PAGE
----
Recent conference papers
- Roundtable convenor and chair: ‘Teaching the Whedonverses.’ Slayage, Kingston University, Sunday 10 July 2016.
- ‘Filmic point of view and the representation of character interaction.’ Presented at Film-Philosophy, St Anne’s College, University of Oxford, Wednesday 22 July 2015.
- ‘Representing the everyday in Coronation Street (1960 and 2013).’ Presented at Spaces of Television, University of Reading, Thursday 19 September 2013.
- ‘Broadcasting, Horror and Children: the case of Ghostwatch (BBC, 1992).’ Presented at Childhood and the Media (25th IAMHIST conference), University of Leicester, Wednesday 17 July 2013.
- ‘Structures of Alignment: Jack Regan on screen and page.’ Presented at ‘You’re Nicked!’ The Sweeney and Crime Drama in British Film and Television, University of East Anglia, Friday 21 September 2012.
- ‘Hitchcock’s Theory of Mind: Dial M for Murder as false belief test.’ Paper presented at Film-Philosophy, King’s College London, Thursday 13 September 2012.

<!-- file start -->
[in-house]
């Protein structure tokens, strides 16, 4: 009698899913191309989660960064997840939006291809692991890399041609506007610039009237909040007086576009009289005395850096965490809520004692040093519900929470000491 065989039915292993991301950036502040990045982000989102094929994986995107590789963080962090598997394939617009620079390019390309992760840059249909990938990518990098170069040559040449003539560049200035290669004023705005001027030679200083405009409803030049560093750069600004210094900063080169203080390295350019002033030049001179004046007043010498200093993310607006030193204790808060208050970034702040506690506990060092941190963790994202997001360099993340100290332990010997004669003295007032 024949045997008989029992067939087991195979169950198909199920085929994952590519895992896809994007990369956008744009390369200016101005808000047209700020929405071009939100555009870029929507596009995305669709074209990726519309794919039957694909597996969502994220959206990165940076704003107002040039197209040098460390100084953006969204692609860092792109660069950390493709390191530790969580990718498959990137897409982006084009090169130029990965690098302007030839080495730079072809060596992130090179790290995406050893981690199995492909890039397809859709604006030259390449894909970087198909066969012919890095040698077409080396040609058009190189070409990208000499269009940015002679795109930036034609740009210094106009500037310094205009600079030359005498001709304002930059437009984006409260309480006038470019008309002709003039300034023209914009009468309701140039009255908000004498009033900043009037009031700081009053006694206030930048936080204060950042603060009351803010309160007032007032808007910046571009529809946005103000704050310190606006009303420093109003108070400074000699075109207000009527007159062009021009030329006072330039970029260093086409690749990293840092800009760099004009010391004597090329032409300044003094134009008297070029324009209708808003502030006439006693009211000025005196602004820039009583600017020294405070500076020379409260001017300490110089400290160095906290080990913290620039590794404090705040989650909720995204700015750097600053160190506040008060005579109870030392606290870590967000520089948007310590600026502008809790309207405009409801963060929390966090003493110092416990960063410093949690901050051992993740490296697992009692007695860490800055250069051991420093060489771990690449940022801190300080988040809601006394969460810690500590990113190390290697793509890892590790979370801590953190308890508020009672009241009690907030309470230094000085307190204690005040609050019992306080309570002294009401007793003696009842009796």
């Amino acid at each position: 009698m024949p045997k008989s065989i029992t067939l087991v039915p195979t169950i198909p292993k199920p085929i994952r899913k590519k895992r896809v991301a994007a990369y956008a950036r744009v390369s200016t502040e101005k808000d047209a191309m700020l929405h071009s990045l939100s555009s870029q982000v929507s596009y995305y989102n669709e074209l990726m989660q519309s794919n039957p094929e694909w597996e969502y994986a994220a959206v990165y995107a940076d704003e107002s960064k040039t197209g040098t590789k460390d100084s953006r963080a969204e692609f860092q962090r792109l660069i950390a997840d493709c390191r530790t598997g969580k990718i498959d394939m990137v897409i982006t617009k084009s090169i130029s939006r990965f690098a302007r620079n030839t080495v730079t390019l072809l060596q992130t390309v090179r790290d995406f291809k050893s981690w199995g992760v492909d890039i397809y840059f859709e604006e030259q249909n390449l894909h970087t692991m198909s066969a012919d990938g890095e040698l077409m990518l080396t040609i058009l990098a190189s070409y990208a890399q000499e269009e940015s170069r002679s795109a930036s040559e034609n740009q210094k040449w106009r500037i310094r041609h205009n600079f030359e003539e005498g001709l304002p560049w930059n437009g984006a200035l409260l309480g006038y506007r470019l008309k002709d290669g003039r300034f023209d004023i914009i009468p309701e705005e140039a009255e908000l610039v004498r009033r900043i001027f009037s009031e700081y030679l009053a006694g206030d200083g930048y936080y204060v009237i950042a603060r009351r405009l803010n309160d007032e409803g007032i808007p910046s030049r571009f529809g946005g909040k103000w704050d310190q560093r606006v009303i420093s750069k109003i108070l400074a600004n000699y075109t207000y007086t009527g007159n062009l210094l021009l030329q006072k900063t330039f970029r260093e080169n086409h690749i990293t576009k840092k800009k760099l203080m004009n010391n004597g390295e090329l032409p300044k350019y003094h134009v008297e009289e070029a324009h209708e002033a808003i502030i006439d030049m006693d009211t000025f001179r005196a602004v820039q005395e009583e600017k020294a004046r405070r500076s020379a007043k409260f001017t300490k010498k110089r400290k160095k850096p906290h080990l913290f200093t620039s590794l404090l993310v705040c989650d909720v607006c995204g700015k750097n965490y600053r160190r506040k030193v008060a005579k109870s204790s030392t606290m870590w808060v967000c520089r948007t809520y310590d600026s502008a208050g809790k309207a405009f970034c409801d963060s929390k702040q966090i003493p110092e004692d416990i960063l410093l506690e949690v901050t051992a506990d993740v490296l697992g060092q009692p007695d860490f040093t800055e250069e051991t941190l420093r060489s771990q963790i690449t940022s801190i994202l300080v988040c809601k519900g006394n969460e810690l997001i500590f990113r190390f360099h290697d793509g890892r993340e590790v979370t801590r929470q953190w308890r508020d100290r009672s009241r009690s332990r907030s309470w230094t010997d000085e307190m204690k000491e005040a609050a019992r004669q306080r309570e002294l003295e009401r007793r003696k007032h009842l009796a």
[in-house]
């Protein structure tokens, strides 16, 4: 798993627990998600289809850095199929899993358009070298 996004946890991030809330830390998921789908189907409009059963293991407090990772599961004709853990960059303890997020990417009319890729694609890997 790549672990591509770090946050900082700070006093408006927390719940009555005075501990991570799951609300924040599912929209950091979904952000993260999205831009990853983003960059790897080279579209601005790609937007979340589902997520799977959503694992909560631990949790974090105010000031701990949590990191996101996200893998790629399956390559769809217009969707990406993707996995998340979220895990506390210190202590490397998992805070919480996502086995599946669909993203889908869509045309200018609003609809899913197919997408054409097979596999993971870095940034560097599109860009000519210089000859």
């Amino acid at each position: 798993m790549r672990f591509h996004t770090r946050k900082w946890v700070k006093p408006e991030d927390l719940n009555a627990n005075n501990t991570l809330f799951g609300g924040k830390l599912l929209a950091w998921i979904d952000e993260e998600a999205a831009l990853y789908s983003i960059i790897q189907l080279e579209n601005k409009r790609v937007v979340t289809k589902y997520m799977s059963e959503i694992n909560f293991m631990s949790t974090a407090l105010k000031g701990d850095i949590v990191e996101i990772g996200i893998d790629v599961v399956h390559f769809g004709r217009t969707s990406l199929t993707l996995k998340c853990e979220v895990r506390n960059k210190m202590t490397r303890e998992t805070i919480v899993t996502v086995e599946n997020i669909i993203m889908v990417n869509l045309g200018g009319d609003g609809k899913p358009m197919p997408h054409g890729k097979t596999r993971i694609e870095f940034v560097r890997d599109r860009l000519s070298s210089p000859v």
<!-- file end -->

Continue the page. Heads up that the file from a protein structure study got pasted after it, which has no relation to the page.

- ‘Amanda Price as author figure, fan and critical reader in Lost in Austen (ITV, 2008).’
Paper presented at ‘Viewer, I married him’: Reading (Re)Productions of the Long Nineteenth Century in Period Drama, University of Hull, 29 June 2012.
Entries in reference works
- ‘The Classic Realist Text.’ TheRoutledge Encyclopedia of Film Theory. eds. Edward Branigan and Warren Buckland. London: Routledge, 2013.
- Entries on director Alexander Payne and films Adventureland (2009), Hollywood Shuffle (1987), Hoop Dreams (1994), Monster’s Ball (2001) and Sling Blade (1996) for the Directory of World Cinema: American Independent, Vol. 2. ed. John Berra. Bristol: Intellect, 2013.
- Review of David Lavery, Joss Whedon: A Creative Portrait: From Buffy the Vampire Slayer to Marvel’s The Avengers (London: I.B. Tauris, 2014) and Rhonda V Wilcox, Tanya R Cochran, Cynthea Masson and David Lavery (eds), Reading Joss Whedon (New York: Syracuse University Press, 2014). Critical Studies in Television 11.1 (2016): 110-12.